Today's News / Occupational Safety

States strive to reach young workers with safety messages

Videos by teen director, new website part of strategy

young workerThey may be at different ends of the country, but Connecticut and Oregon have one thing in common: both are taking steps to help keep young workers safe.

It's a special area of concern. Employees under the age of 25 are twice as likely to be injured on the job, according to a 2005 study published in the American Journal of Industrial Medicine.

They also tend to be unaware of their workplace rights.

Oregon’s OSHA has gone the video route, using a YouTube-hosted video series heavy on humor and music to educate teen workers about things like speaking up on the job and ladder safety. A quirky teacher passionate about lifting techniques demonstrates safe lifting, and singing restaurant workers bring home the message about safety in that industry. (The videos can also be found on Oregon OSHA's website at

Will the videos appeal to teens? Chances are good that they will, because they were created by one.

Austin Coburn, a 19-year-old summer intern at Oregon OSHA, was the 2013 winner of the Oregon Young Employee Safety Coalition's "Speak Up. Work Safe." video contest for his video "Safety: The Musical."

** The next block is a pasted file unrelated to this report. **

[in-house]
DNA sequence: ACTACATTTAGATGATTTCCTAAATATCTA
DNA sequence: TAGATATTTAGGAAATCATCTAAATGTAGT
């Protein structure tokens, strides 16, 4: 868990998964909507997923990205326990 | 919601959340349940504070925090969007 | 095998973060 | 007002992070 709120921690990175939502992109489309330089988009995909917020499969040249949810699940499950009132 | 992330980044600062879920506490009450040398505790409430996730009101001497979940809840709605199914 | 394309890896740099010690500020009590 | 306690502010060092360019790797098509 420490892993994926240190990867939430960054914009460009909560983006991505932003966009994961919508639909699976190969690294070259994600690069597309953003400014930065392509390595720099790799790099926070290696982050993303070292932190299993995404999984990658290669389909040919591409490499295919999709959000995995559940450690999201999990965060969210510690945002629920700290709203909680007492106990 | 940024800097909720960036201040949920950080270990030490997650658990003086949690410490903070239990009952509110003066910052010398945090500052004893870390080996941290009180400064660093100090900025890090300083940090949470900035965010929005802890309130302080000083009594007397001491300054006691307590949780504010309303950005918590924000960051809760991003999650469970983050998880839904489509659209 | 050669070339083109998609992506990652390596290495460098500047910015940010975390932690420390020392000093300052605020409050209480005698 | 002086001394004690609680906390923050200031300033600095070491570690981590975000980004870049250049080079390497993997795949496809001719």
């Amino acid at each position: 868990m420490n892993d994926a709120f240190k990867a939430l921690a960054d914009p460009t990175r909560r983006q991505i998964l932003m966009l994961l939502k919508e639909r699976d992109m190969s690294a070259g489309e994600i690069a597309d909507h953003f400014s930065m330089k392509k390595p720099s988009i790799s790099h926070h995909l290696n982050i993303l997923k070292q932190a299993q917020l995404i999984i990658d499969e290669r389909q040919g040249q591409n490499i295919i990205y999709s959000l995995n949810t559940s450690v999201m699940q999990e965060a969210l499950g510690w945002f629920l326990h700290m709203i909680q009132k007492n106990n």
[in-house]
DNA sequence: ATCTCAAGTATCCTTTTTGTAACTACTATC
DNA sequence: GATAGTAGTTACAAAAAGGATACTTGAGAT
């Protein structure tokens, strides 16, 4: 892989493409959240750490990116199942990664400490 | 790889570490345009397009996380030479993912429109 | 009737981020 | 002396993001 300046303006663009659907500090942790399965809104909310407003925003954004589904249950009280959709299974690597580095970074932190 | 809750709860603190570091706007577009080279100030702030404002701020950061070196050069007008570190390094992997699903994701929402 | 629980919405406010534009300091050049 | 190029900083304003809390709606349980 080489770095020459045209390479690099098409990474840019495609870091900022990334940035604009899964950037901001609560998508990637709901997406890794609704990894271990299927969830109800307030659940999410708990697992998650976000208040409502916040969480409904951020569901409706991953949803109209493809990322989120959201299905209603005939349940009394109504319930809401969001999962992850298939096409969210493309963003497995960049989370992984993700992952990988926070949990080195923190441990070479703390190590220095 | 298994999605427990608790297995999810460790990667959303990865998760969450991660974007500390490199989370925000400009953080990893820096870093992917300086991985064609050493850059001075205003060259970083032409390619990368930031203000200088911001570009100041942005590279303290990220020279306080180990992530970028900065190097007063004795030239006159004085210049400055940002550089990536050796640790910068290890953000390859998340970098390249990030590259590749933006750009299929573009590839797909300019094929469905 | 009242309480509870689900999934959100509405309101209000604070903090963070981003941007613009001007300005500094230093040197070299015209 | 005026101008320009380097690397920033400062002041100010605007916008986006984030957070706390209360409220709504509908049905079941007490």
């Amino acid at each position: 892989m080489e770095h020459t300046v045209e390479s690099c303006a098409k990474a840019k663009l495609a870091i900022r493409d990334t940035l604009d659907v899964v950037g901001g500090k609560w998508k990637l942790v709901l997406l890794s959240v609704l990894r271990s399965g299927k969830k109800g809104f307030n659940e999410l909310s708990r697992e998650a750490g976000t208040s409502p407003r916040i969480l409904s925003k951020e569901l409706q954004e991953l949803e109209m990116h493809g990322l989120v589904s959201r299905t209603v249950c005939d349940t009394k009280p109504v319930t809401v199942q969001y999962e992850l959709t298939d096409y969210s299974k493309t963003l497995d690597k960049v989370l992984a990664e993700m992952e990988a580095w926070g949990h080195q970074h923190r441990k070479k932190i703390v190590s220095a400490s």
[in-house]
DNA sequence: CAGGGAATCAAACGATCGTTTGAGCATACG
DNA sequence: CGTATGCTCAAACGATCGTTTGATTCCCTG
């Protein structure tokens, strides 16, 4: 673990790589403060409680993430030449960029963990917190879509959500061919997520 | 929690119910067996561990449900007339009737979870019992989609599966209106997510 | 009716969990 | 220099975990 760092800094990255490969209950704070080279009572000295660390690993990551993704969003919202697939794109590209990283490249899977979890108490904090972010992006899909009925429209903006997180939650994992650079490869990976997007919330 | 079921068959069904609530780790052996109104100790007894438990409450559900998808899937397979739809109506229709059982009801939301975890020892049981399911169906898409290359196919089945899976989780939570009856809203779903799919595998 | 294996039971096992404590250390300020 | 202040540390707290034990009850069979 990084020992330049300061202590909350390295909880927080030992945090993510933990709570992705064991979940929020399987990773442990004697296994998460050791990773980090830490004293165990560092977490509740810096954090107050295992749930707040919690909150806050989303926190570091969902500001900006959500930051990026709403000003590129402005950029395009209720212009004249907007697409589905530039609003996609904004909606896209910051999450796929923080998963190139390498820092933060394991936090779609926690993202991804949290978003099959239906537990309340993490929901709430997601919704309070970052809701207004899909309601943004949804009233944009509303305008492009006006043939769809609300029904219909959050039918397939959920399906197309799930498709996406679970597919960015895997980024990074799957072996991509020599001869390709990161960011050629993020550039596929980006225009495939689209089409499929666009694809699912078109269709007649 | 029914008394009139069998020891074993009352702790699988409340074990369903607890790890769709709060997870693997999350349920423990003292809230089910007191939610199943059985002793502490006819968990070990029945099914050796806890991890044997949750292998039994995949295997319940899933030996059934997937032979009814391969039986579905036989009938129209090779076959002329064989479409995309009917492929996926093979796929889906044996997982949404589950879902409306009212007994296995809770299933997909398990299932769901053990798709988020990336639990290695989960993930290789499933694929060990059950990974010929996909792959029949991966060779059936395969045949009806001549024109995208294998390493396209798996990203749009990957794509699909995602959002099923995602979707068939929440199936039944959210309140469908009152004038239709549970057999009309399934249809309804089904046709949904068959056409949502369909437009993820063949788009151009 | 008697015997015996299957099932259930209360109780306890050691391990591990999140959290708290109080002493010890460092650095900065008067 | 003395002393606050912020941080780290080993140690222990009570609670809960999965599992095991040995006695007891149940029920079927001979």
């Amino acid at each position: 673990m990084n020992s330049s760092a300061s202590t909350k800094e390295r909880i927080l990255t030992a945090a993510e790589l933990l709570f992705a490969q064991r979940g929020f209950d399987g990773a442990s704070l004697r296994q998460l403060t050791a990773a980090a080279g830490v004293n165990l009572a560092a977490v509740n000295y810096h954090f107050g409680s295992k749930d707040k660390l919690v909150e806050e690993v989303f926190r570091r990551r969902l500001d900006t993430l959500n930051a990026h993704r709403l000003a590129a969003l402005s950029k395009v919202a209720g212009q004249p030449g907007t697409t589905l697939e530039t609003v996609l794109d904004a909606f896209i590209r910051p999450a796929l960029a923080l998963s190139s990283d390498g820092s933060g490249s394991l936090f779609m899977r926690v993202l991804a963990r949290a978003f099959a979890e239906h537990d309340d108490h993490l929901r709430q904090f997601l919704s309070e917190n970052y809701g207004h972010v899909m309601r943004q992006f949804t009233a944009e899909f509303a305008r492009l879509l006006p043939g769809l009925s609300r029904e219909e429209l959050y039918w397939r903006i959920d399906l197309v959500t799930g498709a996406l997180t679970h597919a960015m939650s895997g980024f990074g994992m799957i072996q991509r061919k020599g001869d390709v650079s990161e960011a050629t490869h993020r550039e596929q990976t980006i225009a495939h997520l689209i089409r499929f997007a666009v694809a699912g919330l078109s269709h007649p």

Coburn, currently studying film at George Fox University, said he wanted to make young people aware of safety issues on the job and keep the messages entertaining.

"I relied on elements such as music and comedy that I knew teens could relate to," Coburn said. "The videos not only needed to teach the teens, but had to be memorable."

Oregon OSHA Administrator Michael Wood said it’s important to influence young workers at the start of their career because they are forming safety habits that they’ll be using for years.

“Reaching them – getting their attention – requires creativity,” Wood said. “We can't just rely on the same methods we've used for years."

In Connecticut, federal and state-run OSHA joined a coalition that has launched a new website on the safety and health of young workers, which consolidates specific resources related to laws and regulations, training programs, educational materials, statistical data and local news and events associated with hiring young workers.

Federal OSHA also has a Young Workers Web page with resources for young workers, employers, parents and educators.

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